Nicholson: I've just been re-reading Jann Wenner's fantastic interview with [Daniel] Ellsberg [who in 1971 leaked documents that helped to end the Vietnam War]. One of the things I heard in Hillary's campaign is she intends to put it all on the Internet and make it a completely transparent government. I think that's a sign of the times and something that's very good.
MTV: You mentioned before that you believe Clinton's been treated harshly by the press?
Nicholson: I think they ask her too many times to explain the same thing. I'm very familiar with film editing, if you know what I mean. That's why I don't do television interviews. I don't want to see something I said 30 years ago come back in a documentary — plus, I'll feel like I looked so good 30 years ago. The television sets have to have a drama.
MTV: Some have posited that misogyny may be a greater force than racism.
Nicholson: I've posited it myself. I don't want to come to the conclusion that it's gender bias. My grandmother kind of ran the neighborhood. She'd look at me after one of these bozos left her and she'd say, "Do you think this pr--- would treat a man this way, Jackie?" I learned all those lessons early on. They were the right lessons. I'm proud of them. And I think if she were alive she'd be proud of me too.
MTV: Do you believe women are generally tougher on Hillary than men?
Nicholson: They're always the toughest on one another — and thank heavens or [men would] all be destroyed. But this woman can do this job. Make no mistake about that.
MTV: Did Clinton's camp contact you directly, asking for your support?
Nicholson: Yes, I got a call. They asked me to do something. I explained to [former] President Clinton that I admire a foot soldier but I'm too old to be one. I'm not looking for so-called followers. I'm not that crazy about being interviewed. I don't like the sound of my own voice after 20 minutes. On the other hand, I am Irish. I like being involved in the community. As they say, if you don't educate yourself about the political system you're doomed to be led by inferior people. That's one of my fears.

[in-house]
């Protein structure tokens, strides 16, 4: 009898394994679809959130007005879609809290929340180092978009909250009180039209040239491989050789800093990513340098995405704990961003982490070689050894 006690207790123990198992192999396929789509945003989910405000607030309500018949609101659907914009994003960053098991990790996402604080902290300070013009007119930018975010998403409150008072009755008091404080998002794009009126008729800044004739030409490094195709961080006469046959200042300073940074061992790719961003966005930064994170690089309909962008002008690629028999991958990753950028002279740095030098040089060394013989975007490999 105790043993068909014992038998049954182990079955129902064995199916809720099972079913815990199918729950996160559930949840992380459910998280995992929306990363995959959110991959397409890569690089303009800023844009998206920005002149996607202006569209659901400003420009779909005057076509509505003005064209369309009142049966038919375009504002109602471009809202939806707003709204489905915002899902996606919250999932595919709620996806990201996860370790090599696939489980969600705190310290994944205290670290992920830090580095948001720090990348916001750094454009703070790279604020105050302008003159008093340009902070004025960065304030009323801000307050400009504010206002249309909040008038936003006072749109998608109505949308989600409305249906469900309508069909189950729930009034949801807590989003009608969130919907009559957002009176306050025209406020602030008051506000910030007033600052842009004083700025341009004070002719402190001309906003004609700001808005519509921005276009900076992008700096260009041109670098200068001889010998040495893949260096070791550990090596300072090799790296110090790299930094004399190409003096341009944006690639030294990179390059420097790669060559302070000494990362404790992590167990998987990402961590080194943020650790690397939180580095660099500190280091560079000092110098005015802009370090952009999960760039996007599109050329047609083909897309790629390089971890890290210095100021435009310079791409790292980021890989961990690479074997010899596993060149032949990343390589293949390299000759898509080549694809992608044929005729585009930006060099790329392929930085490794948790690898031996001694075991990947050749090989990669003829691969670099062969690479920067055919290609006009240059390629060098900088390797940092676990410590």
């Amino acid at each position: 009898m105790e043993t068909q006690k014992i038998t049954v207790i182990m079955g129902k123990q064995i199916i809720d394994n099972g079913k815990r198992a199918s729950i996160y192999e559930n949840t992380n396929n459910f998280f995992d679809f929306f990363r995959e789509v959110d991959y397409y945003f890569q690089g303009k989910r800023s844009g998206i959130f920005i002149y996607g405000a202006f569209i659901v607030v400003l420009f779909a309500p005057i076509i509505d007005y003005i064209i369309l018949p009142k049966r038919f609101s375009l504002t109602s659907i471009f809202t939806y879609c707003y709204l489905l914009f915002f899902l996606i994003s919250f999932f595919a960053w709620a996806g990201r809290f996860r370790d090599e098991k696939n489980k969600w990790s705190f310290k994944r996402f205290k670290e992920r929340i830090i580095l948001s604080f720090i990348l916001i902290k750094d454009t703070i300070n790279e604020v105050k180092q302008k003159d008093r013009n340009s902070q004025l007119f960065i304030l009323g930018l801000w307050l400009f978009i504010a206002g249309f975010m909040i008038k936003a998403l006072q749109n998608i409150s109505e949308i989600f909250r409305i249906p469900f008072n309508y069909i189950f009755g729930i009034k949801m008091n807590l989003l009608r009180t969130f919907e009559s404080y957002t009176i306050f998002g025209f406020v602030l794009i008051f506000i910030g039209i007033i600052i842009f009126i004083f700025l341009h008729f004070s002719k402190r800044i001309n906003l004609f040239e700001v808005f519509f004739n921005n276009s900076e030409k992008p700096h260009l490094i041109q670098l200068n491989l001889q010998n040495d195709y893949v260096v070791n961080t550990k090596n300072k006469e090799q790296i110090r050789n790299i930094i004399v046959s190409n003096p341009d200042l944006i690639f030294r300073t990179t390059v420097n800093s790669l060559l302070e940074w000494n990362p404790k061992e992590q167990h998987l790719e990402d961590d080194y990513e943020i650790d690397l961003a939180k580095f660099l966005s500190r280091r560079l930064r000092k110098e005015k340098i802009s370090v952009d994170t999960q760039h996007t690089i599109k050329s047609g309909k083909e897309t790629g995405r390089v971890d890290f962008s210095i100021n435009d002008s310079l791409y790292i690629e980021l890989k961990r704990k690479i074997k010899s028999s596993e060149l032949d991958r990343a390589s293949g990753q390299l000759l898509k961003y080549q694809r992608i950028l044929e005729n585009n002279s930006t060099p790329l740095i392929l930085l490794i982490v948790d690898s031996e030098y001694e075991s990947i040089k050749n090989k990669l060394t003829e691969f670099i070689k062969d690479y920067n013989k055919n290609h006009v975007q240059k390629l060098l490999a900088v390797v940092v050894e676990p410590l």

MTV: One attribute Obama seems to possess over Clinton is this uncanny capacity to inspire people.
Nicholson: Well, why would we assume he wouldn't continue to energize people were he not the nominee? Even his own people know it's a bit early for him, but these are the circumstances. Believe me, the Republicans are not going to let him slide. MTV doesn't want to hear this, but he seems youthful. His small mistakes do not get amplified. I love the inspiration of Senator Obama, but we have a representative republic for this very reason. In the original democracy in [ancient Greece], everybody voted and that was it. They realized they didn't want the hot song of the week to take over the country. The same is true of these superdelegates. These superdelegates are there to make democracy more thoughtful. You can't just discount super-delegates for one reason or another. These are the rules of the Democratic Party. The only thing I can say is, it's obvious one person is more experienced.